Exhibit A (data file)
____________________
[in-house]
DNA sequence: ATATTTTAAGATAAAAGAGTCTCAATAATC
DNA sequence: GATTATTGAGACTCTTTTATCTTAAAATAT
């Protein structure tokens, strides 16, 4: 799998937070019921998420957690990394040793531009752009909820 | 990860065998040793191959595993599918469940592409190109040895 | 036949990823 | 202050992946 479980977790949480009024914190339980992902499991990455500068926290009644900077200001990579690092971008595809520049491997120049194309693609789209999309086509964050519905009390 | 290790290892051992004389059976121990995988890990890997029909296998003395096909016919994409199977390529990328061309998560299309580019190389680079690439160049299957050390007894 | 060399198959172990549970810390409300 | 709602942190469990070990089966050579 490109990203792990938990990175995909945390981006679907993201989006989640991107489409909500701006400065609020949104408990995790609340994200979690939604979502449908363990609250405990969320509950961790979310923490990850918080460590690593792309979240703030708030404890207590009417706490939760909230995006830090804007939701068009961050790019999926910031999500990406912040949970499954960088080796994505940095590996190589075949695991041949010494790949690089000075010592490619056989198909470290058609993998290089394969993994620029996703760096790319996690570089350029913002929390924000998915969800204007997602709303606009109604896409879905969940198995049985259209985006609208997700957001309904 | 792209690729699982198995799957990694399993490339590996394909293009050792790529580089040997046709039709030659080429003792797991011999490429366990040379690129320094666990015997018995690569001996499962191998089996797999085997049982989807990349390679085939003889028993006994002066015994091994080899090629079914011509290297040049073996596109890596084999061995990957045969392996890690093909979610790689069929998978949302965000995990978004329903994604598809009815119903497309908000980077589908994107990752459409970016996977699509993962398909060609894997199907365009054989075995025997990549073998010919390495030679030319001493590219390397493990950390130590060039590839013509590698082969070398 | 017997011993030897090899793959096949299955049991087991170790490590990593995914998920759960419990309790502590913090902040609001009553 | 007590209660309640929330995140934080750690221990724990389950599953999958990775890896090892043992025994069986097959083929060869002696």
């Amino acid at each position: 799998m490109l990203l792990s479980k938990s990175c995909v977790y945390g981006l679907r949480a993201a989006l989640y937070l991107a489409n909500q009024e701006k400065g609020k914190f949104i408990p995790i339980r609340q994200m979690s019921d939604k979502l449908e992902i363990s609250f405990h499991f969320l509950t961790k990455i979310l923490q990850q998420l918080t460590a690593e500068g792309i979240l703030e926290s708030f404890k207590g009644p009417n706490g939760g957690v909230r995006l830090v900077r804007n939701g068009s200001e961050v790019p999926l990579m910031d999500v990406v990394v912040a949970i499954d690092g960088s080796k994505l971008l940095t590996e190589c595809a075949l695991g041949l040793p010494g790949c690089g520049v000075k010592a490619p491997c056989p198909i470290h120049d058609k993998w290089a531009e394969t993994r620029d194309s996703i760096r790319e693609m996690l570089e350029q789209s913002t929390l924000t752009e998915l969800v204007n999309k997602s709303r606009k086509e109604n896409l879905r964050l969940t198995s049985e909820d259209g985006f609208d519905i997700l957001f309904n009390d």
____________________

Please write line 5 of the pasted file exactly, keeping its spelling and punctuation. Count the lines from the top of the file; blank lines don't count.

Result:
């Amino acid at each position: 799998m490109l990203l792990s479980k938990s990175c995909v977790y945390g981006l679907r949480a993201a989006l989640y937070l991107a489409n909500q009024e701006k400065g609020k914190f949104i408990p995790i339980r609340q994200m979690s019921d939604k979502l449908e992902i363990s609250f405990h499991f969320l509950t961790k990455i979310l923490q990850q998420l918080t460590a690593e500068g792309i979240l703030e926290s708030f404890k207590g009644p009417n706490g939760g957690v909230r995006l830090v900077r804007n939701g068009s200001e961050v790019p999926l990579m910031d999500v990406v990394v912040a949970i499954d690092g960088s080796k994505l971008l940095t590996e190589c595809a075949l695991g041949l040793p010494g790949c690089g520049v000075k010592a490619p491997c056989p198909i470290h120049d058609k993998w290089a531009e394969t993994r620029d194309s996703i760096r790319e693609m996690l570089e350029q789209s913002t929390l924000t752009e998915l969800v204007n999309k997602s709303r606009k086509e109604n896409l879905r964050l969940t198995s049985e909820d259209g985006f609208d519905i997700l957001f309904n009390d």